Geology of Terrestial Planets

Information about Geology of Terrestial Planets

Published on March 15, 2008

Author: Regina1

Source: authorstream.com

Content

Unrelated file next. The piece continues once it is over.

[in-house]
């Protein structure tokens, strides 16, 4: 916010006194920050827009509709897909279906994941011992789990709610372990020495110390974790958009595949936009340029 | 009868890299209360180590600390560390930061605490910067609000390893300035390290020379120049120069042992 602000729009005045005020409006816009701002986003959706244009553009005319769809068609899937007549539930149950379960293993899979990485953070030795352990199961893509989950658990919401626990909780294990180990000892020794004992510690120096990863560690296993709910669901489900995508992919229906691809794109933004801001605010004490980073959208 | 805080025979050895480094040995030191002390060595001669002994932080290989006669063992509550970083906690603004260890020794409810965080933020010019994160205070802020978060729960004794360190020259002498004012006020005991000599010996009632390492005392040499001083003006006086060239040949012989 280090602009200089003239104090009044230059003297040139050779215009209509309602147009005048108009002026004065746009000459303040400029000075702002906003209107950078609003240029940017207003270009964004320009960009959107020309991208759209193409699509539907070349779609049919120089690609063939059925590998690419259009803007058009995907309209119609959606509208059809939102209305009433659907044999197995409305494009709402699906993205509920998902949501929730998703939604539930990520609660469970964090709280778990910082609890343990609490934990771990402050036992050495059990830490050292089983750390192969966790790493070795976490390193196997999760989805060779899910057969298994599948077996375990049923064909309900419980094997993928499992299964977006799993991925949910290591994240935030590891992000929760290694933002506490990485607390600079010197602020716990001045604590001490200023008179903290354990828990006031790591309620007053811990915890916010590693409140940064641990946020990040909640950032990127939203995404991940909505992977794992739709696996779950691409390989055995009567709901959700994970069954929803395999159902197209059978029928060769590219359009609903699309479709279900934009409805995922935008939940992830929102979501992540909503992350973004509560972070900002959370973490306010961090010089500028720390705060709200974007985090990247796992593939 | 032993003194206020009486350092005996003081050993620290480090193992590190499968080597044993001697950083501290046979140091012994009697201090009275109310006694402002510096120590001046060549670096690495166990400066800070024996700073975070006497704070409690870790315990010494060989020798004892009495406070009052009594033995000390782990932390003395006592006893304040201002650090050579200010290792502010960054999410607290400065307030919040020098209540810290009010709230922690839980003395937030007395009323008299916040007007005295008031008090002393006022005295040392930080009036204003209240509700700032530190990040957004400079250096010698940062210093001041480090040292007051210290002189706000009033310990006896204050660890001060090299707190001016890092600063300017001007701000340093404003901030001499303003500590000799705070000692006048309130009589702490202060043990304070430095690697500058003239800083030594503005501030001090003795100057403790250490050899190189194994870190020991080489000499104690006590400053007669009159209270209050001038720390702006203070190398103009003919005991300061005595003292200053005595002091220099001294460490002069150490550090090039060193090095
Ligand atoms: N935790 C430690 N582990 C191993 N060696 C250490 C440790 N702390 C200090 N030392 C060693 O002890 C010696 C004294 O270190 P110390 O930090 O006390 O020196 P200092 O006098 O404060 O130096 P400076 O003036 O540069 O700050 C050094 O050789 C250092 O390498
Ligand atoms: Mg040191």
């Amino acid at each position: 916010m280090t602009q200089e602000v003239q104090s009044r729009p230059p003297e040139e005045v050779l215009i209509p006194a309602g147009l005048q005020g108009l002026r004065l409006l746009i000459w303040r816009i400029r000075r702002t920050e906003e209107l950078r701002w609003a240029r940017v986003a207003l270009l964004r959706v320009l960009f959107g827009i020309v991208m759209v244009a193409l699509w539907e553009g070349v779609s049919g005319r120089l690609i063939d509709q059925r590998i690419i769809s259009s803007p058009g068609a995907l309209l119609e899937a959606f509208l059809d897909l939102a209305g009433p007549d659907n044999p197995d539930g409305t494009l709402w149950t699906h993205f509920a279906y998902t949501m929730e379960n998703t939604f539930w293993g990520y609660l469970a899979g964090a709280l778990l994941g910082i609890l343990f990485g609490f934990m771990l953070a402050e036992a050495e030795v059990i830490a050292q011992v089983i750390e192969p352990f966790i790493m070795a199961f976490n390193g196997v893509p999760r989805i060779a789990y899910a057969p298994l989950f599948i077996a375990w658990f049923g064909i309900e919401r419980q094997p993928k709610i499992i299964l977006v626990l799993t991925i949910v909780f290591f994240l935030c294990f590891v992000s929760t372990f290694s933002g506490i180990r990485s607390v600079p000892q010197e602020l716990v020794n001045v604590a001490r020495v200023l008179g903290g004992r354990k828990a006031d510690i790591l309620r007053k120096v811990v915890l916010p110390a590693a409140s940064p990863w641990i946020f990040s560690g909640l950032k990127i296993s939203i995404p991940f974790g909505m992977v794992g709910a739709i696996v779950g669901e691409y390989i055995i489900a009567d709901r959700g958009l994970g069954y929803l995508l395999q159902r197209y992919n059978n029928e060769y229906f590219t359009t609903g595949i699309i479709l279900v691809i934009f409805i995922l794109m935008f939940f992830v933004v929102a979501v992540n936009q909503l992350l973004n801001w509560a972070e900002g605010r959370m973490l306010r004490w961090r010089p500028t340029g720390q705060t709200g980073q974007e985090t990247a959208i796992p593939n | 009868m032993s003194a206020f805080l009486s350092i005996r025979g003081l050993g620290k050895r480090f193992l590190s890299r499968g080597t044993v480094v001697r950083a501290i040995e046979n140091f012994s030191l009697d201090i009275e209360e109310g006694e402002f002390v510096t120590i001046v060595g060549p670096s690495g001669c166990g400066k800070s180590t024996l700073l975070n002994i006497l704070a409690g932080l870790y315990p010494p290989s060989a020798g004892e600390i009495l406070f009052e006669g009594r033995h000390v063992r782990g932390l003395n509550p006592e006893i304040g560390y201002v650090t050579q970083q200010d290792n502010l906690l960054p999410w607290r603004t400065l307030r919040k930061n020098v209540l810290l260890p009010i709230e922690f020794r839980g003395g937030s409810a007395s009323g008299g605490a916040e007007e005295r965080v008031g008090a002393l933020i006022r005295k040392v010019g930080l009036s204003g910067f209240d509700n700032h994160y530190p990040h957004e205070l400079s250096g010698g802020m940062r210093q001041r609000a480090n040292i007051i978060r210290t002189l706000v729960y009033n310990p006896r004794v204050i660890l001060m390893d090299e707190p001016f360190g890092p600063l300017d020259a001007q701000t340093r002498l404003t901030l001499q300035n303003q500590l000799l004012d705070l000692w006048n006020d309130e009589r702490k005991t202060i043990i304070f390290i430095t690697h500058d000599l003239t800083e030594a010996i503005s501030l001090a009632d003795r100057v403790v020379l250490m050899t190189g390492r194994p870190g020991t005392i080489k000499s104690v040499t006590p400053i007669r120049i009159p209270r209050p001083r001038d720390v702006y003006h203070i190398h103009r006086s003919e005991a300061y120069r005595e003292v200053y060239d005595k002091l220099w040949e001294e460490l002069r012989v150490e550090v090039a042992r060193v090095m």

Chapter 9 Planetary Geology: Earth and the Other Terrestrial Worlds:  Chapter 9 Planetary Geology: Earth and the Other Terrestrial Worlds 9.1 Connecting Planetary Interiors and Surfaces:  9.1 Connecting Planetary Interiors and Surfaces Our goals for learning What are terrestrial planets like on the inside? What causes geological activity? Why do some planetary interiors create magnetic fields? What are terrestrial planets like on the inside?:  What are terrestrial planets like on the inside? Seismic Waves:  Seismic Waves Vibrations that travel through Earth’s interior tell us what Earth is like on the inside Earth’s Interior:  Earth’s Interior Core: Highest density; nickel and iron Mantle: Moderate density; silicon, oxygen, etc. Crust: Lowest density; granite, basalt, etc. Terrestrial Planet Interiors:  Terrestrial Planet Interiors Applying what we have learned about Earth’s interior to other planets tells us what their interiors are probably like Differentiation:  Differentiation Gravity pulls high-density material to center Lower-density material rises to surface Material ends up separated by density Lithosphere:  Lithosphere A planet’s outer layer of cool, rigid rock is called the lithosphere It “floats” on the warmer, softer rock that lies beneath Strength of Rock:  Strength of Rock Rock stretches when pulled slowly but breaks when pulled rapidly The gravity of a large world pulls slowly on its rocky content, shaping the world into a sphere Special Topic: How do we know what’s inside a planet?:  Special Topic: How do we know what’s inside a planet? P waves push matter back and forth S waves shake matter side to side Special Topic: How do we know what’s inside a planet?:  Special Topic: How do we know what’s inside a planet? P waves go through Earth’s core but S waves do not We conclude that Earth’s core must have a liquid outer layer Thought Question :  Thought Question What is necessary for differentiation to occur in a planet? a) It must have metal and rock in it b) It must be a mix of materials of different density c) Material inside must be able to flow d) All of the above e) b and c Thought Question :  Thought Question What is necessary for differentiation to occur in a planet? a) It must have metal and rock in it b) It must be a mix of materials of different density c) Material inside must be able to flow d) All of the above e) b and c What causes geological activity?:  What causes geological activity? Heating of Interior:  Heating of Interior Accretion and differentiation when planets were young Radioactive decay is most important heat source today Cooling of Interior:  Cooling of Interior Convection transports heat as hot material rises and cool material falls Conduction transfers heat from hot material to cool material Radiation sends energy into space Role of Size:  Role of Size Smaller worlds cool off faster and harden earlier Moon and Mercury are now geologically “dead” Surface Area to Volume Ratio:  Surface Area to Volume Ratio Heat content depends on volume Loss of heat through radiation depends on surface area Time to cool depends on surface area divided by volume Larger objects have smaller ratio and cool more slowly Why do some planetary interiors create magnetic fields?:  Why do some planetary interiors create magnetic fields? Sources of Magnetic Fields:  Sources of Magnetic Fields Motions of charged particles are what create magnetic fields Sources of Magnetic Fields:  Sources of Magnetic Fields A world can have a magnetic field if charged particles are moving inside 3 requirements: Molten interior Convection Moderately rapid rotation What have we learned?:  What have we learned? What are terrestrial planets like on the inside? Core, mantle, crust structure Denser material is found deeper inside What causes geological activity? Interior heat drives geological activity Radioactive decay is currently main heat source Why do some planetary interiors create magnetic fields? Requires motion of charged particles inside planet 9.2 Shaping Planetary Surfaces:  9.2 Shaping Planetary Surfaces Our goals for learning What processes shape planetary surfaces? Why do the terrestrial planets have different geological histories? How does a planet’s surface reveal its geological age? What processes shape planetary surfaces?:  What processes shape planetary surfaces? Processes that Shape Surfaces:  Processes that Shape Surfaces Impact cratering Impacts by asteroids or comets Volcanism Eruption of molten rock onto surface Tectonics Disruption of a planet’s surface by internal stresses Erosion Surface changes made by wind, water, or ice Impact Cratering:  Impact Cratering Most cratering happened soon after solar system formed Craters are about 10 times wider than object that made them Small craters greatly outnumber large ones Impact Craters:  Impact Craters Meteor Crater (Arizona) Tycho (Moon) Impact Craters on Mars:  Impact Craters on Mars “standard” crater impact into icy ground eroded crater Volcanism:  Volcanism Volcanism happens when molten rock (magma) finds a path through lithosphere to the surface Molten rock is called lava after it reaches the surface Lava and Volcanoes:  Lava and Volcanoes Runny lava makes flat lava plains Slightly thicker lava makes broad shield volcanoes Thickest lava makes steep stratovolcanoes Outgassing:  Outgassing Volcanism also releases gases from Earth’s interior into atmosphere Tectonics:  Tectonics Convection of the mantle creates stresses in the crust called tectonic forces Compression forces make mountain ranges Valley can form where crust is pulled apart Plate Tectonics on Earth:  Plate Tectonics on Earth Earth’s continents slide around on separate plates of crust Erosion:  Erosion Erosion is a blanket term for weather-driven processes that break down or transport rock Processes that cause erosion include Glaciers Rivers Wind Erosion by Water:  Erosion by Water Colorado River continues to carve Grand Canyon Erosion by Ice:  Erosion by Ice Glaciers carved the Yosemite Valley Erosion by Wind:  Erosion by Wind Wind wears away rock and builds up sand dunes Erosional Debris:  Erosional Debris Erosion can create new features by depositing debris Why do the terrestrial planets have different geological histories?:  Why do the terrestrial planets have different geological histories? Role of Planetary Size:  Role of Planetary Size Smaller worlds cool off faster and harden earlier Larger worlds remain warm inside, promoting volcanism and tectonics Larger worlds also have more erosion because their gravity retains an atmosphere Role of Distance from Sun:  Role of Distance from Sun Planets close to Sun are too hot for rain, snow, ice and so have less erosion More difficult for hot planet to retain atmosphere Planets far from Sun are too cold for rain, limiting erosion Planets with liquid water have most erosion Role of Rotation:  Role of Rotation Planets with slower rotation have less weather and less erosion and a weak magnetic field Planets with faster rotation have more weather and more erosion and a stronger magnetic field Thought Question :  Thought Question How does the cooling of planets and potatoes vary with size? a) Larger makes it harder for heat from inside to escape b) Larger has a bigger ratio of volume (which needs to cool) to surface area (the surface is where cooling happens) c) Larger takes longer to cool d) All of the above Thought Question :  Thought Question How does the cooling of planets and potatoes vary with size? a) Larger makes it harder for heat from inside to escape b) Larger has a bigger ratio of volume (which needs to cool) to surface area (the surface is where cooling happens) c) Larger takes longer to cool d) All of the above How does a planet’s surface reveal its geological age?:  How does a planet’s surface reveal its geological age? History of Cratering:  History of Cratering Most cratering happened in first billion years A surface with many craters has not changed much in 3 billion years Cratering of Moon:  Cratering of Moon Some areas of Moon are more heavily cratered than others Younger regions were flooded by lava after most cratering Cratering of Moon:  Cratering of Moon Cratering map of Moon’s entire surface What have we learned?:  What have we learned? What processes shape planetary surfaces? Cratering, volcanism, tectonics, erosion Why do the terrestrial planets have different geological histories? Differences arise because of planetary size, distance from Sun, and rotation rate How does a planet’s surface reveal its geological age? Amount of cratering tells us how long ago a surface formed 9.3 Geology of the Moon and Mercury:  9.3 Geology of the Moon and Mercury Our goals for learning What geological processes shaped our Moon? What geological processes shaped Mercury? What geological processes shaped our Moon?:  What geological processes shaped our Moon? Lunar Maria:  Lunar Maria Smooth, dark lunar maria are less heavily cratered than lunar highlands Maria were made by flood of runny lava Formation of Lunar Maria:  Formation of Lunar Maria Large impact crater weakens crust Heat build-up allows lava to well up to surface Early surface covered with craters Cooled lava is smoother and darker than surroundings Tectonic Features:  Tectonic Features Wrinkles arise from cooling and contraction of lava flood Geologically Dead:  Geologically Dead Moon is considered geologically “dead” because geological processes have virtually stopped What geological processes shaped Mercury?:  What geological processes shaped Mercury? Cratering of Mercury:  Cratering of Mercury A mixture of heavily cratered and smooth regions like the Moon Smooth regions are likely ancient lava flows Cratering of Mercury:  Cratering of Mercury Caloris basin is largest impact crater on Mercury Region opposite Caloris Basin is jumbled from seismic energy of impact Tectonics on Mercury:  Tectonics on Mercury Long cliffs indicate that Mercury shrank early in its history What have we learned?:  What have we learned? What geological processes shaped our Moon? Early cratering still present Maria resulted from volcanism What geological processes shaped Mercury? Cratering and volcanism similar to Moon Tectonic features indicate early shrinkage 9.4 Geology of Mars:  9.4 Geology of Mars Our goals for learning How did Martians invade popular culture? What are the major geological features of Mars? What geological evidence tells us that water once flowed on Mars? How did Martians invade popular culture?:  How did Martians invade popular culture? “Canals” on Mars:  “Canals” on Mars Percival Lowell misinterpreted surface features seen in telescopic images of Mars What are the major geological features of Mars?:  What are the major geological features of Mars? Cratering on Mars:  Cratering on Mars Amount of cratering differs greatly across surface Many early craters have been erased Volcanism on Mars:  Volcanism on Mars Mars has many large shield volcanoes Olympus Mons is largest volcano in solar system Tectonics on Mars:  Tectonics on Mars System of valleys known as Valles Marineris thought to originate from tectonics What geological evidence tells us that water once flowed on Mars?:  What geological evidence tells us that water once flowed on Mars? Dry Riverbeds?:  Dry Riverbeds? Close-up photos of Mars show what appear to be dried-up riverbeds Erosion of Craters:  Erosion of Craters Details of some craters suggest they were once filled with water Martian Rocks:  Martian Rocks Mars rovers have found rocks that appear to have formed in water Martian Rocks:  Martian Rocks Exploration of impact craters has revealed that Mars’ deeper layers were affected by water Hydrogen Content:  Hydrogen Content Map of hydrogen content (blue) shows that low-lying areas contain more water ice Crater Walls:  Crater Walls Gullies on crater walls suggest occasional liquid water flows have happened less than a million years ago What have we learned?:  What have we learned? How did Martians invade popular culture? Surface features of Mars in early telescopic photos were misinterpreted as “canals” What are the major geological features of Mars? Differences in cratering across surface Giant shield volcanoes Evidence of tectonic activity What have we learned?:  What have we learned? What geological evidence tells us that water once flowed on Mars? Features that look like dry riverbeds Some craters appear to be eroded Rovers have found rocks that appear to have formed in water Gullies in crater walls may indicate recent water flows 9.5 Geology of Venus:  9.5 Geology of Venus Our goals for learning What are the major geological features of Venus? Does Venus have plate tectonics? What are the major geological features of Venus?:  What are the major geological features of Venus? Radar Mapping:  Radar Mapping Thick atmosphere forces us to explore Venus’ surface through radar mapping Cratering on Venus:  Cratering on Venus Impact craters, but fewer than Moon, Mercury, Mars Volcanoes on Venus:  Volcanoes on Venus Many volcanoes, including both shield volcanoes and stratovolcanoes Tectonics on Venus:  Tectonics on Venus Fractured and contorted surface indicates tectonic stresses Erosion on Venus:  Erosion on Venus Photos of rocks taken by lander show little erosion Does Venus have plate tectonics?:  Does Venus have plate tectonics? Most of Earth’s major geological features can be attributed to plate tectonics, which gradually remakes Earth’s surface Venus does not appear to have plate tectonics, but entire surface seems to have been “repaved” 750 million years ago What have we learned?:  What have we learned? Our goals for learning What are the major geological features of Venus? Venus has cratering, volcanism, and tectonics but not much erosion Does Venus have plate tectonics? The lack of plate tectonics on Venus is a mystery 9.6 The Unique Geology of Earth:  9.6 The Unique Geology of Earth Our goals for learning How do we know Earth’s surface is in motion? How is Earth’s surface shaped by plate tectonics? Was Earth’s geology destined from birth? How do we know Earth’s surface is in motion?:  How do we know Earth’s surface is in motion? Continental Motion:  Continental Motion Motion of continents can be measured with GPS Continental Motion:  Continental Motion Idea of continental drift was inspired by puzzle-like fit of continents Mantle material erupts where seafloor spreads Seafloor Crust:  Seafloor Crust Thin seafloor crust differs from thick continental crust Dating of seafloor shows it is usually quite young How is Earth’s surface shaped by plate tectonics?:  How is Earth’s surface shaped by plate tectonics? Seafloor Recycling:  Seafloor Recycling Seafloor is recycled through a process known as subduction Surface Features:  Surface Features Major geological features of North America record history of plate tectonics Surface Features:  Surface Features Himalayas are forming from a collision between plates Surface Features:  Surface Features Red Sea is forming where plates are pulling apart Rifts, Faults, Earthquakes:  Rifts, Faults, Earthquakes San Andreas fault in California is a plate boundary Motion of plates causes earthquakes Plate Motions:  Plate Motions Measurements of plate motions tell us past and future layout of continents Hot Spots:  Hot Spots Hawaiian islands have formed where plate is moving over volcanic hot spot Was Earth’s geology destined from birth?:  Was Earth’s geology destined from birth? Earth’s Destiny:  Earth’s Destiny Many of Earth’s features determined by size, rotation, and distance from Sun Reason for plate tectonics not yet clear What have we learned?:  What have we learned? How do we know that Earth’s surface is in motion? Measurements of plate motion confirm idea of continental drift How is Earth’s surface shaped by plate tectonics? Plate tectonics responsible for subduction, seafloor spreading, mountains, rifts, and earthquakes What have we learned?:  What have we learned? Was Earth’s geology destined from birth? Many of Earth’s features determined by size, distance from Sun, and rotation rate Reason for plate tectonics still a mystery